Now Verizon Wireless has joined the fray, pitching a plan to build a nationwide broadband public-safety network in the 700 MHz band, reports RCR News.

The Verizon Wireless plan envisions using 12 of the 24 megahertz set aside for public safety to build a nationwide public-safety broadband network. Verizon Wireless would augment its existing infrastructure as necessary to give public-safety the coverage it needs and then would extract rent from public-safety agencies across the country to use that infrastructure. The spectrum, however, would not be shared with Verizon Wireless’ commercial customers. The Verizon Wireless plan is similar to one proposed by Cyren Call Communications.

The Cyren Call plan has been supported by public-safety advocates while the commercial wireless industry and some lawmakers are skeptical of dual-use on commercial frequencies.

Cyren Call says they can use 700 Mhz more efficiently and provide national broadband coverage. M2Z says they can provide broadband voice and data nationwide at 2.1 GHz. Free.

The Rural Broadband Fix

C|Net says the FCC is managing a $7.3 billion Universal Service Fund.

Managing it for whom?

It shouldn’t be that hard to structure a rural broadband solution that’s cost/effective and fair.

The technology is there. The money is there.

The political will is not.

It’s tempting to call FCC Chairman Kevin Martin, the Michael Brown of telecommunications. Look at his record.

Where’s the broadband competition?

– Sam

Related DailyWireless articles include; Does Net Neutrality Work?, The Verizon Tax, Funding Rural Broadband, AWS Auction: Does it Suck? and AWS: It’s Done.


Mobile ESPN Killed



Mobile ESPN is shutting down, according to their web site. Mobile ESPN will cease operations as an MVNO Dec. 31 and will refund the purchase price of all Mobile ESPN handsets. Sales are discontinued effective immediately. Details are available at Ars Technica, Engadget, GigOm and MoCo News.

Launched in February of this year after a massive ad campaign centered around the Super Bowl, the venture used Sprint Nextel’s network to provide cellular service, video clips, and other sports-themed content via ESPN-branded phones.

ESPN hoped sports fans would sign up for it’s virtual mobile service that featured packaged sports highlights, clips from ESPN programming (such as Sports Center and Baseball Tonight), real-time score updates, and fantasy sports information.

Plans start at $39.99 per month and include all the normal cellular features along with all of Mobile ESPN’s basic sports content. But if you wanted to watch highlights you had to pay an additional $14.99 per month, or $24.99 per month for the Total Sports Package, which covers all of the video offerings from the service. That’s close to $65/month.

Apparently sports fans didn’t want to buy a new phone service just to get ESPN content. Displaced users may wind up as Sprint Nextel customers once Mobile ESPN goes dark. ESPN is expected to seek deals with other mobile carriers to package ESPN-branded content for cell phones.

Mobile Virtual Network Operators lease spectrum and facilities (often on Sprint), and re-package the service to select groups.

There are dozens of MVNOs including Amp’d (games), Disney Mobile, Helio (Earthlink/SK Telecom), Qwest Wireless, Uphonia (urban ethnic) and Virgin Mobile.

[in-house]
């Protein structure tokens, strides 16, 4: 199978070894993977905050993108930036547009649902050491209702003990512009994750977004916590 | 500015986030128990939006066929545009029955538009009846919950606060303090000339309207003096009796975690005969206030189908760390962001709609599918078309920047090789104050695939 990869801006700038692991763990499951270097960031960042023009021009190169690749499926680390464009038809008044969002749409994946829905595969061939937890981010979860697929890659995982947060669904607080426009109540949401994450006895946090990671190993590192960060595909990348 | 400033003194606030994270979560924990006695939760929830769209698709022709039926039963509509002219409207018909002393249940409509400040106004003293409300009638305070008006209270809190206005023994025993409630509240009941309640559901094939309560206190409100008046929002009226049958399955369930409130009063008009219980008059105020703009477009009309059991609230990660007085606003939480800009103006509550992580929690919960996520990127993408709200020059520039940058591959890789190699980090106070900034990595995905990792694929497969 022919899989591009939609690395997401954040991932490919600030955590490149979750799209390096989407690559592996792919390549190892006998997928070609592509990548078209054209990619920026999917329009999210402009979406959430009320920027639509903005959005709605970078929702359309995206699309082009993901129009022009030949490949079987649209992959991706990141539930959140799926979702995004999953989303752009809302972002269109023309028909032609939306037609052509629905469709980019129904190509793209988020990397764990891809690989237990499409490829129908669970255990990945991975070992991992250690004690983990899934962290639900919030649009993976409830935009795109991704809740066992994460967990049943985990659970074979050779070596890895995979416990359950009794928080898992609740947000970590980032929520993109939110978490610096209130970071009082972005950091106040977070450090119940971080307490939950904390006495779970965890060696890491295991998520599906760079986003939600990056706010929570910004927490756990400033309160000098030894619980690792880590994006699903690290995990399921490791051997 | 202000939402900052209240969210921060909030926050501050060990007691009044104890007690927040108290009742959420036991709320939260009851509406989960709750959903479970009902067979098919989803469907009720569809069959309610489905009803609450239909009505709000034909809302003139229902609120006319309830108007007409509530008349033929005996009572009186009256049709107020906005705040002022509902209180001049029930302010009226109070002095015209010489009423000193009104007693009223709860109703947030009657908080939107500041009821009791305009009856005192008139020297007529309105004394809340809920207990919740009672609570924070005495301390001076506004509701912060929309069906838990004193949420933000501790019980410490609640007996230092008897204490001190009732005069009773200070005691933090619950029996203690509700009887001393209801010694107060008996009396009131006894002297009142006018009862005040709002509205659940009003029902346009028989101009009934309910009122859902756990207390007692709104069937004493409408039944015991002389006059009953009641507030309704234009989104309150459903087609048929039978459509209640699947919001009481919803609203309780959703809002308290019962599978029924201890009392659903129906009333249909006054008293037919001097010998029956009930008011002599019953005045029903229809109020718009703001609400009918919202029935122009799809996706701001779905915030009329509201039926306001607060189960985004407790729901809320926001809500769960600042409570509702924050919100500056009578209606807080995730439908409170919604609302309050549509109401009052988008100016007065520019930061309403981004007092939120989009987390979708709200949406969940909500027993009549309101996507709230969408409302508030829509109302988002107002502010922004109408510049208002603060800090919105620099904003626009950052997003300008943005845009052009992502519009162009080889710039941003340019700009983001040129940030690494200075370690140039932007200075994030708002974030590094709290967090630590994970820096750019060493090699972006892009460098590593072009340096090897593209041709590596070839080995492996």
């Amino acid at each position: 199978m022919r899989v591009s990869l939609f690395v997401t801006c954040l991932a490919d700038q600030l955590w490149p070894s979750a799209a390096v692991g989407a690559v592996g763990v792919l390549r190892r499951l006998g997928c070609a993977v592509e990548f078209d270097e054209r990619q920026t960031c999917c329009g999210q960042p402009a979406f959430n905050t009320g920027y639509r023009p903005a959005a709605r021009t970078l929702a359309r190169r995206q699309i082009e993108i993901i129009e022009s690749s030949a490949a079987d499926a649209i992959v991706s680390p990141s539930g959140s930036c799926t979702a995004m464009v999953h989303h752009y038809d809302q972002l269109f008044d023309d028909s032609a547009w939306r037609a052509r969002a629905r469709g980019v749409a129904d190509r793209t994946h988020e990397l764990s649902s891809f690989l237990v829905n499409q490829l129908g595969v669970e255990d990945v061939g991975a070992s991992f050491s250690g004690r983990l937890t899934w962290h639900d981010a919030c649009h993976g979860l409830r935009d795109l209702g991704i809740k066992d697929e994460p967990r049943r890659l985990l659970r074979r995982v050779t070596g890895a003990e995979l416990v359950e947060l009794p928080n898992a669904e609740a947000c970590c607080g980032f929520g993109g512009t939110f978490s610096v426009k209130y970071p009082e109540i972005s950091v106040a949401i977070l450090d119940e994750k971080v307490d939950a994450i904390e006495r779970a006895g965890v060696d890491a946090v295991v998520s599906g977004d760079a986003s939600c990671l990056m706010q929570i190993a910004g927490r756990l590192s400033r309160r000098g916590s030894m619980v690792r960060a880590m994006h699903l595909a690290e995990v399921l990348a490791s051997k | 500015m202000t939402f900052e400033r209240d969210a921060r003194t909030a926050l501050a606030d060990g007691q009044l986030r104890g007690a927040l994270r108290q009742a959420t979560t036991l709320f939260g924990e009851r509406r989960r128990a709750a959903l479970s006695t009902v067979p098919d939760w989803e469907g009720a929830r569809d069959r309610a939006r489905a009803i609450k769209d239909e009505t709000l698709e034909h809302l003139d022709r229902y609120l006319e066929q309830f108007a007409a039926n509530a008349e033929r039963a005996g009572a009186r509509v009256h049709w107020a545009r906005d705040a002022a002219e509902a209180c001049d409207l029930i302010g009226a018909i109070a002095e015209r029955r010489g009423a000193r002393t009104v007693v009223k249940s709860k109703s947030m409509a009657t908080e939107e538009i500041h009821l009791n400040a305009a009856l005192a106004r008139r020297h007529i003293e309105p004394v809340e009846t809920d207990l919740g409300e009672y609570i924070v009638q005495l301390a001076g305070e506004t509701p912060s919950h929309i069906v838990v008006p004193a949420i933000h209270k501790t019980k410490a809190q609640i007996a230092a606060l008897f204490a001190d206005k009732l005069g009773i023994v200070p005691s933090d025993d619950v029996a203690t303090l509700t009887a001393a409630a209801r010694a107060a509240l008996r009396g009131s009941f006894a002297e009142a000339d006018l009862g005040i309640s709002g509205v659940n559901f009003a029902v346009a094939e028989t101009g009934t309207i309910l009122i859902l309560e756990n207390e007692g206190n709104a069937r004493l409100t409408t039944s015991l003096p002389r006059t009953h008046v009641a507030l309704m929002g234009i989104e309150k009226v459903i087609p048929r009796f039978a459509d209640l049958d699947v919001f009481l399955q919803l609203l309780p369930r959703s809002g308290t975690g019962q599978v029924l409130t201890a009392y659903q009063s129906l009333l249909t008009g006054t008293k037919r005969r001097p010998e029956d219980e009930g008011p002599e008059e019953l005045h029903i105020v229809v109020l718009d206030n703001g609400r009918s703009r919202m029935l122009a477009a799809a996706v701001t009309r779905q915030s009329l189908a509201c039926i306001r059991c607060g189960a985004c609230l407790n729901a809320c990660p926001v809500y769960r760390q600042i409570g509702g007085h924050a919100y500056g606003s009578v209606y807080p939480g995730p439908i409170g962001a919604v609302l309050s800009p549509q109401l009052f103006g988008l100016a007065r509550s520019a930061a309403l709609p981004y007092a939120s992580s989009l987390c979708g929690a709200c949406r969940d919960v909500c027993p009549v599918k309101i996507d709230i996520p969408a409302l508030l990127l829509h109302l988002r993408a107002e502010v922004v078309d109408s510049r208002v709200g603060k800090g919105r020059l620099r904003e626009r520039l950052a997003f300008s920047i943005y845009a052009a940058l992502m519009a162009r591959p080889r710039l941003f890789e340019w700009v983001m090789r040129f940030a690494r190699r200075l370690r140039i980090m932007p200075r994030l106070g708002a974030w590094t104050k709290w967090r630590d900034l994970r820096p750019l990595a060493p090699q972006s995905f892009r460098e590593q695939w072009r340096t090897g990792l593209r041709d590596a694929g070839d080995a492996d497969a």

Mobile TV Metrics


Primetime viewing for mobile video is largest during the afternoon and early evening, according to Telephia, a consumer research firm.

According to Telephia’s Mobile Video Diary Report, 30 percent of mobile video users watch mobile TV and video clips on their cell phones during the hours of noon and 4 pm, and 31 percent watch during the early evening commute hours of 4 pm to 8 pm.

Telephia also says contrary to popular belief, mobile video usage is being consumed by older age groups. Fifty percent of mobile video users are 25-36 year olds, compared to 24 percent of the total mobile population.

MediaFLO, HiWire, Modeo and Mobile WiMAX using 700 Mhz, 1.6 GHz and 2.5 GHz frequencies respectively, promise to multicast dozens of audio/visual channels to millions of mobile devices – often integrated into cell phones.

Sprint and Cingular use MobiTV for streaming video on cell phones. MobiTV currently uses a single 1.25MHz CDMA EV-DO channel for every viewer. MobiTV is also trialing a tv service using a mobile WiMAX network that will span a number of Northern California cities. Live HDTV delivered over a Navini pre-mobile WiMAX network has been demonstrated, too.

But portable devices need power conservation. That’s what DVB-H does. If Sprint and Clearwire have the bandwidth, perhaps there’s nothing to stop them from dedicating a slice to multicasting in DVB-H.

By dedicating (another) 6 MHz of bandwidth (for mobile television), perhaps WiMAX operators could deliver both local channels and premium channels at 640×480 (using MPEG-4 AVC). Pick it up on a WiMAX-enabled Zune or iPod. Mobile MTV.

MobileTV News, TV Phones and the MobileTV Blog have more.

ZUNE: $249


Microsoft announced today that their Zune digital media player and online service will be available on Nov. 14, 2006 for $249.99 to consumers in the U.S.

The $249.99, 30GB digital media player will be available in black, brown and white and features:

  • Wireless functionality with Zune-to-Zune sharing of music, pictures and home recordings.
  • A bright, three-inch LCD video screen that works in portrait or landscape mode to view pictures and videos.
  • A built-in FM tuner.

A selection of preloaded content including songs, music videos and film shorts are installed on the device’s hard drive. A Zune Pass subscription gives consumers access to millions of songs for $14.99 per month.